What matters in this respect? 

    • Intellect matters. A Disciple of Causation uses his mind fully in the pursuit of his values—and this is a very attractive characteristic to other rational people.
    • Values matter—not only moral values, but also optional values: especially our hobbies and how we spend our free time (for reasons we’ll get to shortly). The kind of person we want as a lover is the kind of person who is attracted to someone who pursues values. The kind of person we want is the kind of person who is looking for a Disciple of Causation. (Conveniently, that is just what we want to be anyway.)
    • Appearance matters. He or she may not look like Liv Tyler or Hugh Jackman—but a Disciple of Causation works with the looks he’s got. He gets himself and/or keeps himself in reasonable shape. He keeps himself clean and well groomed. He dresses nicely and appropriately for the occasion. And so forth. (Again, there’s no duty here—just the law of causality and what we want—and what the kind of person we want wants.)
    • Manners matter.
    • Excessive pressure and pushiness matter. There is nothing more off-putting than a guy or girl who doesn’t know when to back off.

    If we want a wonderful, lasting romantic relationship—if we want to fall in love and stay in love with a great girl or guy—then we have to make ourselves of value to such a person.

    Supply constitutes demand. “Take what you want and pay for it”…

    Craig Biddle
    "God Said."

    (Source: facebook.com)

  6. 208758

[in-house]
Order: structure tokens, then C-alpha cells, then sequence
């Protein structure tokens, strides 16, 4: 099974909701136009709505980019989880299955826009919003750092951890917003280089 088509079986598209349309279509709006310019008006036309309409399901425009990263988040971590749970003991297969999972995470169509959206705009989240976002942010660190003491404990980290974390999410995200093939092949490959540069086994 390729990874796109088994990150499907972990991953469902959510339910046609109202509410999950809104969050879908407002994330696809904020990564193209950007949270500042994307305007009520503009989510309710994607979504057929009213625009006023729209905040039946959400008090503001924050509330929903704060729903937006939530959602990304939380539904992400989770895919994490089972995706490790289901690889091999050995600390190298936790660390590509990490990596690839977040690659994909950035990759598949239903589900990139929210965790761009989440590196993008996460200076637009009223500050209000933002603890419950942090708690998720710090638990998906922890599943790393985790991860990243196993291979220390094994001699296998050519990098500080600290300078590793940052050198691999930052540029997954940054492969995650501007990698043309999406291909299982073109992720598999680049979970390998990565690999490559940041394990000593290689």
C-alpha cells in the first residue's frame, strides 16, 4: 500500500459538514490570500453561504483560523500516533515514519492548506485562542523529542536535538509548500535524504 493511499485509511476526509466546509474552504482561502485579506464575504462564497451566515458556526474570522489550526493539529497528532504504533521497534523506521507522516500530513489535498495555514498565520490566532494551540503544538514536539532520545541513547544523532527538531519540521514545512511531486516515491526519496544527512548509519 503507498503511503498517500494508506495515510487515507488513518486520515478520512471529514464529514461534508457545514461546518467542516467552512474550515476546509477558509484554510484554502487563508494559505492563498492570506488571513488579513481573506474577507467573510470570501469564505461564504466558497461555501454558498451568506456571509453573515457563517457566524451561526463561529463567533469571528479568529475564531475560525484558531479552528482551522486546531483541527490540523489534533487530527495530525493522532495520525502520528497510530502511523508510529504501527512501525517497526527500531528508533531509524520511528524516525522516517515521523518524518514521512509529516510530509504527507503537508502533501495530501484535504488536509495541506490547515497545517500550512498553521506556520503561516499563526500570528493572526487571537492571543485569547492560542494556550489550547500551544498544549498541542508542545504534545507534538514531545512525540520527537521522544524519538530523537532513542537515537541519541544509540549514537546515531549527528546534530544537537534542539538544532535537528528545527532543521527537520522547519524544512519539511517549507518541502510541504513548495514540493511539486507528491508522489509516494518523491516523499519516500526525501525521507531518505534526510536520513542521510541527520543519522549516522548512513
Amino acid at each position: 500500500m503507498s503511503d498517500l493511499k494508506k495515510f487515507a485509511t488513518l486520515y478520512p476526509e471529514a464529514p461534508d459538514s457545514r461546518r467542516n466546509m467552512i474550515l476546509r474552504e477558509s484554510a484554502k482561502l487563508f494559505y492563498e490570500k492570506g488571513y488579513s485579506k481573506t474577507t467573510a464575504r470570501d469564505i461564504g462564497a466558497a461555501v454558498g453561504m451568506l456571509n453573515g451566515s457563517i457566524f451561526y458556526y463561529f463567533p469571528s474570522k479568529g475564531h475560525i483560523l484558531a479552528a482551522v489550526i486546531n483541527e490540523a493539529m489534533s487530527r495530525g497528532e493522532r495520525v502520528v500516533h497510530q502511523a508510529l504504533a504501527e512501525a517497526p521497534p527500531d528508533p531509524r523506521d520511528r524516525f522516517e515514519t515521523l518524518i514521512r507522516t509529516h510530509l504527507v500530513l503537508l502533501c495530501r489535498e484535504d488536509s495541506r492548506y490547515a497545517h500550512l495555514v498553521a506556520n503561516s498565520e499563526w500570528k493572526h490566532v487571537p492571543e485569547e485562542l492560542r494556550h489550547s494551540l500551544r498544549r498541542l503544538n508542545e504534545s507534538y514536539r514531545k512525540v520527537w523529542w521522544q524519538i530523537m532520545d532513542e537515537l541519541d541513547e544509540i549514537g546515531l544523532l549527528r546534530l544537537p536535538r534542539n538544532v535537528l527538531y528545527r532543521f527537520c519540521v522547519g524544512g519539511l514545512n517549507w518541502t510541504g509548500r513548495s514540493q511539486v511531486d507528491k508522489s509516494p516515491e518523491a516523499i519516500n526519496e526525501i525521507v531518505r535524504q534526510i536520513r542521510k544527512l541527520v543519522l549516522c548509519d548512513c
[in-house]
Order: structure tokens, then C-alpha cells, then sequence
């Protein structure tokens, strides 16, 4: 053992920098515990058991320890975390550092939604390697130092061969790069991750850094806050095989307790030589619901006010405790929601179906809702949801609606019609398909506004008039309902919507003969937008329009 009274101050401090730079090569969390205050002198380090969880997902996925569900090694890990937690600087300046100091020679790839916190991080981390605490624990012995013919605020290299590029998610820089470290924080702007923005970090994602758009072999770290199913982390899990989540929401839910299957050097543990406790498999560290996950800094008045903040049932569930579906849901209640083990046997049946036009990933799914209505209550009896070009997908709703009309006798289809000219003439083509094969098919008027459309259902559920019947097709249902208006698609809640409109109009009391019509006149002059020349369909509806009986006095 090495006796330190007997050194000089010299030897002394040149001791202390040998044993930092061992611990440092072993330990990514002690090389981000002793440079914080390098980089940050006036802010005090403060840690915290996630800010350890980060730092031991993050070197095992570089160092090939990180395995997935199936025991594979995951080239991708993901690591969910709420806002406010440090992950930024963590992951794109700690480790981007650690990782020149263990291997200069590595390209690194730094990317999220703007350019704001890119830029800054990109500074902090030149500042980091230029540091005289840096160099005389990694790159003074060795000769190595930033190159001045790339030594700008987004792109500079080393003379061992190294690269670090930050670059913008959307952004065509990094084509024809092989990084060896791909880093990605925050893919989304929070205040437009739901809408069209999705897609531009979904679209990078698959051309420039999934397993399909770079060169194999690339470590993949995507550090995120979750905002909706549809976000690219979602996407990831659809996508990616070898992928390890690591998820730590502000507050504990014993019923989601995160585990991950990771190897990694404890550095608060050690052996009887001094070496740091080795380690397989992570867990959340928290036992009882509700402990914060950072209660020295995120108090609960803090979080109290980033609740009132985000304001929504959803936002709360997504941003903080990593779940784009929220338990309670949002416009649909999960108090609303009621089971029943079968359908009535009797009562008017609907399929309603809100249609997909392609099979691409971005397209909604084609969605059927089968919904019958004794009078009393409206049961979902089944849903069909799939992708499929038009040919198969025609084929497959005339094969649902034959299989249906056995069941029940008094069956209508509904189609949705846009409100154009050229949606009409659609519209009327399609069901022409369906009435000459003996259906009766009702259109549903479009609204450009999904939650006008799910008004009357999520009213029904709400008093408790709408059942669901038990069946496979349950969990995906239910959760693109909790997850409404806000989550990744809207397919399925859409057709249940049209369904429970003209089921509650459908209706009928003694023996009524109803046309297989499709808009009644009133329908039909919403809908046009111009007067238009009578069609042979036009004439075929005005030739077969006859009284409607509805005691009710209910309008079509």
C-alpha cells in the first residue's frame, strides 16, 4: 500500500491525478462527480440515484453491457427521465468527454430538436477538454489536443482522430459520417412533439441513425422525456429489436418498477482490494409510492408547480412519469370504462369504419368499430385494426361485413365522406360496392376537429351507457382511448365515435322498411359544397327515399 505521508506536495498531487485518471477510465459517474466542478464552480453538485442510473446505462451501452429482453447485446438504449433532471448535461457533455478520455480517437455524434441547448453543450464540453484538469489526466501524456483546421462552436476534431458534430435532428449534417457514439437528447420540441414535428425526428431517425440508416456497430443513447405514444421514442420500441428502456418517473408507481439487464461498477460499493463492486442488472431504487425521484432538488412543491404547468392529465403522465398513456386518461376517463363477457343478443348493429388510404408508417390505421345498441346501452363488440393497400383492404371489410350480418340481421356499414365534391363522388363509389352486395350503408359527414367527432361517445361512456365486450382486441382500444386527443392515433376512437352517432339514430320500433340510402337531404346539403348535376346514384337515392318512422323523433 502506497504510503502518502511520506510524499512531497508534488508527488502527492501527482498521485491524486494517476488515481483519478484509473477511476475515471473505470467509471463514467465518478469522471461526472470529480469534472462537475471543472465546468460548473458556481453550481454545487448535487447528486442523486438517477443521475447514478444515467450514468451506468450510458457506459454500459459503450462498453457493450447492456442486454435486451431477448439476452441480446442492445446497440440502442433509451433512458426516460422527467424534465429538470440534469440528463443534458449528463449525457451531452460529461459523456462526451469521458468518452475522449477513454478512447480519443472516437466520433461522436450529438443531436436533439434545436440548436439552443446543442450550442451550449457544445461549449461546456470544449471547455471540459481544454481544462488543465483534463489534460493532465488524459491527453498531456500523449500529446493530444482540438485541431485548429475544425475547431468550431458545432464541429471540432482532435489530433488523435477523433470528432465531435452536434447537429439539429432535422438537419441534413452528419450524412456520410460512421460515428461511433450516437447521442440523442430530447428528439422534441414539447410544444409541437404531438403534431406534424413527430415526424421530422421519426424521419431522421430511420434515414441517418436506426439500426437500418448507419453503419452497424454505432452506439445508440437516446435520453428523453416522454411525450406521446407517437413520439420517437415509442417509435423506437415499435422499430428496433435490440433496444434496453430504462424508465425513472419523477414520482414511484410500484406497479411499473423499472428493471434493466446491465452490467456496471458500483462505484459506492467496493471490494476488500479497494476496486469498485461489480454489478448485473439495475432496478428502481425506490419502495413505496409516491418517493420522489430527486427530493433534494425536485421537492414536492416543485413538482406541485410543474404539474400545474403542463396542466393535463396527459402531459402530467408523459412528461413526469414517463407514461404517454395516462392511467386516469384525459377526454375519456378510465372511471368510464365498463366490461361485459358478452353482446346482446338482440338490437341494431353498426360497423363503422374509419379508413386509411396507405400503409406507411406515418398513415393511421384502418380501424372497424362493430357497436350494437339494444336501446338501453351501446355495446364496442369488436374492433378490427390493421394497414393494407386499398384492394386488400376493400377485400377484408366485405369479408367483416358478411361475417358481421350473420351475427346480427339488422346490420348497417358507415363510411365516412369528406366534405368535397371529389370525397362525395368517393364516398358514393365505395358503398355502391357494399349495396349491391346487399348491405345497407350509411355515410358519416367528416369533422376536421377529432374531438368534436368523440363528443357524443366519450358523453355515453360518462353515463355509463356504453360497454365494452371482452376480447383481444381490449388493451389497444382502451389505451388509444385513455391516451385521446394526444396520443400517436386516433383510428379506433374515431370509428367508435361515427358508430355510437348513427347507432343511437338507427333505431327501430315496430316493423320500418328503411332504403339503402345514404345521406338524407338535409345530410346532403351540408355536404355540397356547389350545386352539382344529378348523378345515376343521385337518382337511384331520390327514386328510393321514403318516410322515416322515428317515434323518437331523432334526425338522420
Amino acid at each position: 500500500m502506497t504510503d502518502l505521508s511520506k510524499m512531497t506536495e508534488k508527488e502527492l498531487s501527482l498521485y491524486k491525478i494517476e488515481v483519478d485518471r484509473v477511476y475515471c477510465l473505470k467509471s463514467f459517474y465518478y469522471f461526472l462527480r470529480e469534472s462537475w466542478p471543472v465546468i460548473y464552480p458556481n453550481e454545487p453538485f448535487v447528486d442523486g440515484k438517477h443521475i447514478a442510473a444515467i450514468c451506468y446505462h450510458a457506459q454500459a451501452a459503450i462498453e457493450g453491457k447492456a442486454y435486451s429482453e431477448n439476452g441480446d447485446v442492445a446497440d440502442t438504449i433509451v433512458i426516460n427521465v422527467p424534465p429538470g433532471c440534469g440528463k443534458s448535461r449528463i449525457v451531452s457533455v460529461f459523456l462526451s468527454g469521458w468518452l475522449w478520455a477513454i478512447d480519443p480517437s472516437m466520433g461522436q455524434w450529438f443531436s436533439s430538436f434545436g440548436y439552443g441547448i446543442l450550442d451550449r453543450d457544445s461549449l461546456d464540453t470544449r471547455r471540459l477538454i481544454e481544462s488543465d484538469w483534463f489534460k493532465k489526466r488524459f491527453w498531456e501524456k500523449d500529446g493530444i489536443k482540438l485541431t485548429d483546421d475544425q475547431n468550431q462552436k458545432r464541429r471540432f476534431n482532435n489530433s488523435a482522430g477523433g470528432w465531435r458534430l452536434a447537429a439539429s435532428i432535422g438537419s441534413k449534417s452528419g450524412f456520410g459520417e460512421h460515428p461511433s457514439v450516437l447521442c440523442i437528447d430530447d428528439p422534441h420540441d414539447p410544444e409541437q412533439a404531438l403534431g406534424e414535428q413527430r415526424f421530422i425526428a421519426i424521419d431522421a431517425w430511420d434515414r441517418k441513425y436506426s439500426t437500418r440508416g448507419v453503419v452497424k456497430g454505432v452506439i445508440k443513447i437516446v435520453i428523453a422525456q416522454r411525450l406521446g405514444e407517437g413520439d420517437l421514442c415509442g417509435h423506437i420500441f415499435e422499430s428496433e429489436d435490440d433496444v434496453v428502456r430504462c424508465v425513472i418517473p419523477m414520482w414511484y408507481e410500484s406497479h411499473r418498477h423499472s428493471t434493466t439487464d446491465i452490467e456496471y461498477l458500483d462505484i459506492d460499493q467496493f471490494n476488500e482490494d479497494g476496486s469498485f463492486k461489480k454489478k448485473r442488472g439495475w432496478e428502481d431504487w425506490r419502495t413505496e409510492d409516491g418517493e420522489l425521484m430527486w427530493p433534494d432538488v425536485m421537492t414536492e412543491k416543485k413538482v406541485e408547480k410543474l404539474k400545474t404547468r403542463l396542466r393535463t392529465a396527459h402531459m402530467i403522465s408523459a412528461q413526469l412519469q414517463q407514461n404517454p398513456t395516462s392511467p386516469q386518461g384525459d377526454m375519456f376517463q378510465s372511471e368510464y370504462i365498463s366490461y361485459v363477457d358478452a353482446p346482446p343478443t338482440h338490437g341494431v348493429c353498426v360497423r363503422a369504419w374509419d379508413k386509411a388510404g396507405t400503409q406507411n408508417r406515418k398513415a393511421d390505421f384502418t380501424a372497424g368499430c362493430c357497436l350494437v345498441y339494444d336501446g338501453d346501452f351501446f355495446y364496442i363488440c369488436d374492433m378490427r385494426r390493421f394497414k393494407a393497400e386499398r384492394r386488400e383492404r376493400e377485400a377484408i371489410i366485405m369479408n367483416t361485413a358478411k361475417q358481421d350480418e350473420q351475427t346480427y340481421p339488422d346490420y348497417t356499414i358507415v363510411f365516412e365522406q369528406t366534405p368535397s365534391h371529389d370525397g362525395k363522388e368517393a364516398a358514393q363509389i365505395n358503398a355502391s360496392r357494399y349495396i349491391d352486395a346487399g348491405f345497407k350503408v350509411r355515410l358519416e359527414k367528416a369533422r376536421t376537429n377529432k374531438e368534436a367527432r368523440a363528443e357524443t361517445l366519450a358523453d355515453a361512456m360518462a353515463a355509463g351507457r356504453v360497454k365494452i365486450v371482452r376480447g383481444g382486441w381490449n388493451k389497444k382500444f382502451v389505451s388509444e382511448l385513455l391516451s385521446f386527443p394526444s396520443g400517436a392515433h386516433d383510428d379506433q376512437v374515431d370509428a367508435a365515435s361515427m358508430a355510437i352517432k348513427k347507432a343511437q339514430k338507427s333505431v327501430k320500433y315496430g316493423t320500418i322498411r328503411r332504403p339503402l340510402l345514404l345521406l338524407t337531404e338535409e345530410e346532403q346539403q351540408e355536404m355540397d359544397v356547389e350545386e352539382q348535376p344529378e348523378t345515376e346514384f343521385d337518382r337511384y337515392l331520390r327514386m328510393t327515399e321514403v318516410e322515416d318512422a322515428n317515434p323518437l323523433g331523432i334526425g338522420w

19
    Apr

    "I have the deepest affection for intellectual conversations. The ability to just sit and talk. About love, about life, about anything, about everything. To sit under the moon with all the time in the world, the full-speed train that is our lives slowing to a crawl. Bound by no obligations, barred by no human limitations. To speak without regret or fear of consequence. To talk for hours and about what’s really important in life."

  7. 54820
    3
    Apr

    "My memory loves you; it asks about you all the time."

    - Jonathan Carroll  (via barbieandken)

    (Source: hellanne, via thecheshirecats-smile)

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She's one of those girls who doesn’t know what she’s doing, but she wants to know everything will be worth it one day. She isn’t amazing at one thing, just good at a lot of things, and that’s all she’ll ever be. She wishes she could be different, but she lives her life to the fullest anyway. All she truly needs is love to keep her sane. She looks at her world like it’s a book, with pages being read every day. She’s her own worst enemy and hardest critic. She knows she has flaws and tries to accept them, even though she knows she never fully will. More than anything, though, she just wants to make a difference one day, and she wants someone to remember her name.